Data from the Budget Office of the Federation and the World Bank show that Nigeria’s Diaspora population remitted $60.22bn in the three years.
The World Bank noted that Diaspora remittances into Nigeria were estimated at $23.81bn in 2019.
In its 2023 – 2025 Medium Term Expenditure Framework and Fiscal Strategy Paper, the Ministry of Finance, Budget and National Planning, disclosed that Diaspora remittances were $17.21bn in 2020 and $19.2bn in 2021.
Prior to 2020, Nigeria’s remittance inflows had only fallen below $20bn once, when it fell to $19.7bn in 2016.
According to the budget office, Diaspora remittances were among top sources of non-oil foreign exchange for the nation. It explained that a string of policies from the Central Bank of Nigeria was responsible for increased inflows of Diaspora remittances into the nation in 2021.
It stated that the nation was banking on improved Diaspora remittances in 2022 to reverse the decline in its foreign reserves and strengthen its current account balance. The office clarified that the continuous decline in the nation’s external reserves level was because the CBN was intervening in the official market in a bid to stabilise the exchange rate. Another reason was the nation’s failure to meet its crude oil production quota, the office noted.
It further explained that improving the nation’s external reserves was dependent on increased remittances. As of June 16, the nation’s external reserves were out at $38.66bn.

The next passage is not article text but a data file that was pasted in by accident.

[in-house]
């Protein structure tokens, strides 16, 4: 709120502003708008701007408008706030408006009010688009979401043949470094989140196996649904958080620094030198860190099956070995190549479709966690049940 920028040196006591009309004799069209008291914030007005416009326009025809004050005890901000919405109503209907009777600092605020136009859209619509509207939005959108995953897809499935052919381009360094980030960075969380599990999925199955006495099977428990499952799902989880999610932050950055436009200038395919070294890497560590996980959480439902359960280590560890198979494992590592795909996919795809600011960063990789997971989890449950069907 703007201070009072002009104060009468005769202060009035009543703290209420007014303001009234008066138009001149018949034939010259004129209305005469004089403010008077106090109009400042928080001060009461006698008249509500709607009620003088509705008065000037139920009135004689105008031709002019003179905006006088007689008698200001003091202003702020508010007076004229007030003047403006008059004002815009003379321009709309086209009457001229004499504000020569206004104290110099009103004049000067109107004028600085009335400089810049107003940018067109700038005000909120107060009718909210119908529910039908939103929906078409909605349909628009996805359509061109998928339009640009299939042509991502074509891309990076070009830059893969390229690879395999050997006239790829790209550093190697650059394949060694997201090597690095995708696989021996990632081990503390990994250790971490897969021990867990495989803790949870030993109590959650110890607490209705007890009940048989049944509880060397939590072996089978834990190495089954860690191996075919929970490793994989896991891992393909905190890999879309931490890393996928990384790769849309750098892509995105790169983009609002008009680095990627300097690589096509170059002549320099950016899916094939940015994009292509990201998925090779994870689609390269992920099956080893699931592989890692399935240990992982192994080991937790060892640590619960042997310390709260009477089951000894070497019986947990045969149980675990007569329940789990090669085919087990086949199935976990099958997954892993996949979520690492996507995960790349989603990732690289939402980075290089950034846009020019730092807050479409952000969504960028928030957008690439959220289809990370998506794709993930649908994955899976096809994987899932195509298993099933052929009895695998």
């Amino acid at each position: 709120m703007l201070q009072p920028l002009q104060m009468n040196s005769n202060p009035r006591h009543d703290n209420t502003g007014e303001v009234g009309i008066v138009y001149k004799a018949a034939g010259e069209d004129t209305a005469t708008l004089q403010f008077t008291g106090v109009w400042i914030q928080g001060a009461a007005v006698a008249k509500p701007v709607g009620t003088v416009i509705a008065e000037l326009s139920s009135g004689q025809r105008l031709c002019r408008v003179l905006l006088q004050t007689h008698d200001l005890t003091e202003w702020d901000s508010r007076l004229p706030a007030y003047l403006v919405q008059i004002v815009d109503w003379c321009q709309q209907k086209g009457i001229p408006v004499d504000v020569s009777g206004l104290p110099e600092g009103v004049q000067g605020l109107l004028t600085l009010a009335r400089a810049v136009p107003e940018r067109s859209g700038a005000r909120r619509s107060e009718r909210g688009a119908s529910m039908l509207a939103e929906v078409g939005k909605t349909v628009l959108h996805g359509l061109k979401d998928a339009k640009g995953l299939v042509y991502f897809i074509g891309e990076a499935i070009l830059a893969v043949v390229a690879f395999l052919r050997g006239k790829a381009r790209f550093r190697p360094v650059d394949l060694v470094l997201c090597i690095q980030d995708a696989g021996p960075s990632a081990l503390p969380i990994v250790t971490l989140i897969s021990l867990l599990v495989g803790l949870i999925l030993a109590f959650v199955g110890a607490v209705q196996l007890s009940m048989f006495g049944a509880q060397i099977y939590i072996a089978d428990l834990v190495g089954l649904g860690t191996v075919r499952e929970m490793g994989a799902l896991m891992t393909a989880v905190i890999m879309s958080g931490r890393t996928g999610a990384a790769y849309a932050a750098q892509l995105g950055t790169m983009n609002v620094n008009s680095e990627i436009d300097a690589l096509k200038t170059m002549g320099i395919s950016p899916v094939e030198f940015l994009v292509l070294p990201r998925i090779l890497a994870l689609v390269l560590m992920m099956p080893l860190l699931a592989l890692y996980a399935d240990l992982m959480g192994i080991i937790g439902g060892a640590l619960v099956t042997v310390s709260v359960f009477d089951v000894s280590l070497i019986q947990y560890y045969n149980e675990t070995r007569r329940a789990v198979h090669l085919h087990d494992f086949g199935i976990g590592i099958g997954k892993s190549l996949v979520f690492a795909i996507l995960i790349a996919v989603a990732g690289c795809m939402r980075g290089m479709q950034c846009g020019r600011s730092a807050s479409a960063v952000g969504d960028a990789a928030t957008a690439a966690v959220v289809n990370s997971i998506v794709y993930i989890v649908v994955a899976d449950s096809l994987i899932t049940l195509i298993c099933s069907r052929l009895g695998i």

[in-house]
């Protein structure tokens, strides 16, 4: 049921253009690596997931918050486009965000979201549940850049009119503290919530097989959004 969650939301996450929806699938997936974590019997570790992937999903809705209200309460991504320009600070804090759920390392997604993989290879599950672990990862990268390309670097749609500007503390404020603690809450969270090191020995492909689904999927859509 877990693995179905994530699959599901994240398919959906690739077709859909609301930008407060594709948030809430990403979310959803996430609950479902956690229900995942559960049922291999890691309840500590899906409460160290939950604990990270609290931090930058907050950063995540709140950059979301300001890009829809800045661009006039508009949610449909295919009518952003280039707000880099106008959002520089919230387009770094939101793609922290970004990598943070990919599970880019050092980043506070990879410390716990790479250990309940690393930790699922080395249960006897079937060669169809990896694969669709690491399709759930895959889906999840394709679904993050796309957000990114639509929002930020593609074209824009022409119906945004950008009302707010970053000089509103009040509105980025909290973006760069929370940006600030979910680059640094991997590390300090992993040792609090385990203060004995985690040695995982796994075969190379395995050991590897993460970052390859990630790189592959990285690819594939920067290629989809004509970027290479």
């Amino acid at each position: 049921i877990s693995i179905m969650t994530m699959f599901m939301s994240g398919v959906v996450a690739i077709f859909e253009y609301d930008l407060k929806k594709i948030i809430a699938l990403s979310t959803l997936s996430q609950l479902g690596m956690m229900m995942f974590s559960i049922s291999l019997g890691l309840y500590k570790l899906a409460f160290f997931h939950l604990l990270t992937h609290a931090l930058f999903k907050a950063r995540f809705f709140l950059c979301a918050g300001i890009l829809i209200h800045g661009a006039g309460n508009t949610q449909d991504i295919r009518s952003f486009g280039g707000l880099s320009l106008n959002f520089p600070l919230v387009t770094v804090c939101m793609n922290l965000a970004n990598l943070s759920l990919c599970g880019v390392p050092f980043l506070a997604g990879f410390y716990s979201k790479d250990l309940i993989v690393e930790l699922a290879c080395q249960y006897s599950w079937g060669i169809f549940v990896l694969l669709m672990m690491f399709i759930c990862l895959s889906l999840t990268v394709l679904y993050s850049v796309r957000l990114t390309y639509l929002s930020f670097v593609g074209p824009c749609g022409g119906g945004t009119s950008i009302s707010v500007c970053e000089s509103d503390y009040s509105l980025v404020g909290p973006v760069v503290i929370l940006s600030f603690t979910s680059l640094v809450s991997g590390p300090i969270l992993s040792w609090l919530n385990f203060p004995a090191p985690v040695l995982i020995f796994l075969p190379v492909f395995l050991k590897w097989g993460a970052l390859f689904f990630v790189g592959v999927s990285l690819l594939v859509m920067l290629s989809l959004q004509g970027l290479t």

The office said, “The World Bank projects Nigeria’s Diaspora remittance inflow to increase by 7.1 per cent in 2022 reflecting the gains of the continued adoption of official bank channels and the expectation that more migrants will likely send more money home to support families in the face of increases in cost of living,
“This is expected to reverse the decline in the foreign reserve position and strengthen the current account balance, which has been in a net deficit since Q1 2019.”
The International Monetary Fund defines remittances as household income from foreign economies arising mainly from the temporary or permanent movement of people to these economies.
It explained that remittances included: cash and noncash items flowing through formal channels such as electronic wire, or through informal channels such as money or goods carried across borders.
It further said remittances helped recipients meet basic needs, fund cash and non-cash investments, finance education, foster new businesses, service debt, and drive economic growth.